A CHANCE meeting at a dance led to an union that has lasted over fifty years and has produced six children, 16 grandchildren and four great grandchildren.
Jack O’Neill, who is originally from Paulstown met his wife to be Mary Sutherland, whom he describes as the love of his life at a dance in 1960. “We got dancing and we made a date. At the time Mary was working at the Tara Arms in Tullow. We had a couple of dates and all was going well once we lost touch.
“Back then people didnt have phones and when I rang her at work I couldnt get through to her. I didn’t realise that she was in hospital in Dublin with a fever. I went to other dances to look for her but I couldn’t find her. Around six months later I spotted her sister Sally at a dance in Bagenelstown and she told me that Mary had been asking for me. She had a number and I told her that I would come and visit Mary the following Sunday.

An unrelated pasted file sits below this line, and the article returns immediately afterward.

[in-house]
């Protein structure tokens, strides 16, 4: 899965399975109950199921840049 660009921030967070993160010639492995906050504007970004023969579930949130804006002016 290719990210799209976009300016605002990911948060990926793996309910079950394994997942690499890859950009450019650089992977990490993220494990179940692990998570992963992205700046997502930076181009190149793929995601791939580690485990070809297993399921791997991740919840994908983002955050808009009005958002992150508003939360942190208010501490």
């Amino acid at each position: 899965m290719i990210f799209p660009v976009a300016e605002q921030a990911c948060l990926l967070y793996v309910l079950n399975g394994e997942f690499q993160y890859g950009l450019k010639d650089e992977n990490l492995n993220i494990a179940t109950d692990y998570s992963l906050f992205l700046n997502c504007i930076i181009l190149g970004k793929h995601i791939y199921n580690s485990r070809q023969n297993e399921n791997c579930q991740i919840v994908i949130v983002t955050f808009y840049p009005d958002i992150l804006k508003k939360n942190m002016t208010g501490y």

“Sunday came and there was heavy snow. I had a motorbike and there was a foot and a half of snow. On the way up there the snow got heavier and I fell off my motorbike there times. I remember thinking to myself no woman is worth this. It took me twenty minutes to dig myself out from under the bike and I went back home but then I changed my mind and turned around and went back. When I arrived at Mary’s family home and she was standing there at the gate. I was 21 and Mary was 18 when we met and we got married a year and a half later. She is a great woman and I love her very much,” he said.
When asked the secret to a long and happy marriage Jack explains that good communication is key. “We always talked to aonther. There is give and take and you have to respect the other person’s privacy. We always talked after a row and never went to sleep on a row. We both worked hard on it, it doesn’t always come easy but we have a great sense of humour and Mary is always smiling.”
The couple are now retired and celebrated their golden wedding anniversary with a family dinner and a party in Paddy Brennans pub.